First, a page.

50 Years On: 5 Things I Learned About the March on Washington

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elfederAs a kid I read everything there was to read about the Civil Rights Movement—from the Freedom Rides, to sit-ins, to Freedom Summer. I wrote my biggest high school term paper about the Civil Rights and Voting Rights Acts, and the closest thing to a history class I took in college was called simply, “The Sixties.” But it wasn’t until I saw this photo of women at the March on Washington wearing pearls and sunhats under the banner of the Emma Lazarus Foundation that it occurred to me: there were Jews at the March.

In honor of the 50th anniversary of the March tomorrow, I would like to share 5 things I have learned about the March on Washington that you may not already know—one for each decade. I hope you’ll take this opportunity to check your assumptions and look more closely at this monumental, game-changing event.

The March on Washington for Jobs and Freedom

As the signs in this picture suggest, protesters at the March had different motivations for being there. The March was actually the brainchild of A. Philip Randolph, a labor leader and civil rights activist who was the Vice President of the AFL-CIO. Randolph had originally proposed a March in 1941 to protest the exclusion of black workers in wartime industries but the March was averted when President Roosevelt allowed blacks to work in military factories.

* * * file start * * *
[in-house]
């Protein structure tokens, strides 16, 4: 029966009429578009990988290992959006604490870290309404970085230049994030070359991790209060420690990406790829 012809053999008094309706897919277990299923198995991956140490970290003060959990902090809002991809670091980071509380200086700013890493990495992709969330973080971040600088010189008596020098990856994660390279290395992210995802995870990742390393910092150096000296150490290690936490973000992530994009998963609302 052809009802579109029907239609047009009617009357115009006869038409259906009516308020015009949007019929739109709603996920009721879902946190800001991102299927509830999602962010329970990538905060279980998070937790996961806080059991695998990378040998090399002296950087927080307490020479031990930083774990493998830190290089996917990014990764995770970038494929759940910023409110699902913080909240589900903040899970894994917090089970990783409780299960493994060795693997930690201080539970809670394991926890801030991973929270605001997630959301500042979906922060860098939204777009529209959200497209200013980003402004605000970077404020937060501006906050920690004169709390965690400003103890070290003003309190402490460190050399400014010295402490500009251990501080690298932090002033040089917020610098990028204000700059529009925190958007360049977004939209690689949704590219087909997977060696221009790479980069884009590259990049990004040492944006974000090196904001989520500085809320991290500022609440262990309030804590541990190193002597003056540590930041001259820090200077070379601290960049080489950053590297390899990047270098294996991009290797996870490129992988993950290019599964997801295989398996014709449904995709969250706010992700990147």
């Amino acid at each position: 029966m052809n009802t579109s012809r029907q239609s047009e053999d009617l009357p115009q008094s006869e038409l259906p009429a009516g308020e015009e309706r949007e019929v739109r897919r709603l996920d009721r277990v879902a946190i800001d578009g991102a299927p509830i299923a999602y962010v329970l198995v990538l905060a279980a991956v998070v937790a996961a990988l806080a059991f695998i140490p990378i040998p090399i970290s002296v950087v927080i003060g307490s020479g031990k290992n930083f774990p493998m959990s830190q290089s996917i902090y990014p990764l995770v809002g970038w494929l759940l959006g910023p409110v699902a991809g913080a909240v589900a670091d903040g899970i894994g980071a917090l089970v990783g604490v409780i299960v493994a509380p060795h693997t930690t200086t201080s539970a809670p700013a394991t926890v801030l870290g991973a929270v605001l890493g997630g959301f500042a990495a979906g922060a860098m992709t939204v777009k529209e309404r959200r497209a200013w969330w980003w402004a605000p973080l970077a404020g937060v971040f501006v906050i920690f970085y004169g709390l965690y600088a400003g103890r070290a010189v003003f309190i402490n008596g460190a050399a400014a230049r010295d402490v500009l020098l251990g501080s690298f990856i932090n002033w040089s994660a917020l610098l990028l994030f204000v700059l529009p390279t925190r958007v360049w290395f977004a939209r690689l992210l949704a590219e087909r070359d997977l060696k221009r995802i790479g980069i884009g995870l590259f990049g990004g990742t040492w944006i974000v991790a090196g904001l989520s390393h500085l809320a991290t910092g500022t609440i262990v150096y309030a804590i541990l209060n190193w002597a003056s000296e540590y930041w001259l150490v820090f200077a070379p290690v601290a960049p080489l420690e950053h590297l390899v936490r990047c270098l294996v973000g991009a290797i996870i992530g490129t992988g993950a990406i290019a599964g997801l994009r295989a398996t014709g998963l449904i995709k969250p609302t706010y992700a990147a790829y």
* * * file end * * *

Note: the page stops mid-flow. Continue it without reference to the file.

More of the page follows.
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Posted by on Wednesday, August 28th, 2013. Filed under Jewish Blogs. You can follow any responses to this entry through the RSS 2.0. Both comments and pings are currently closed.

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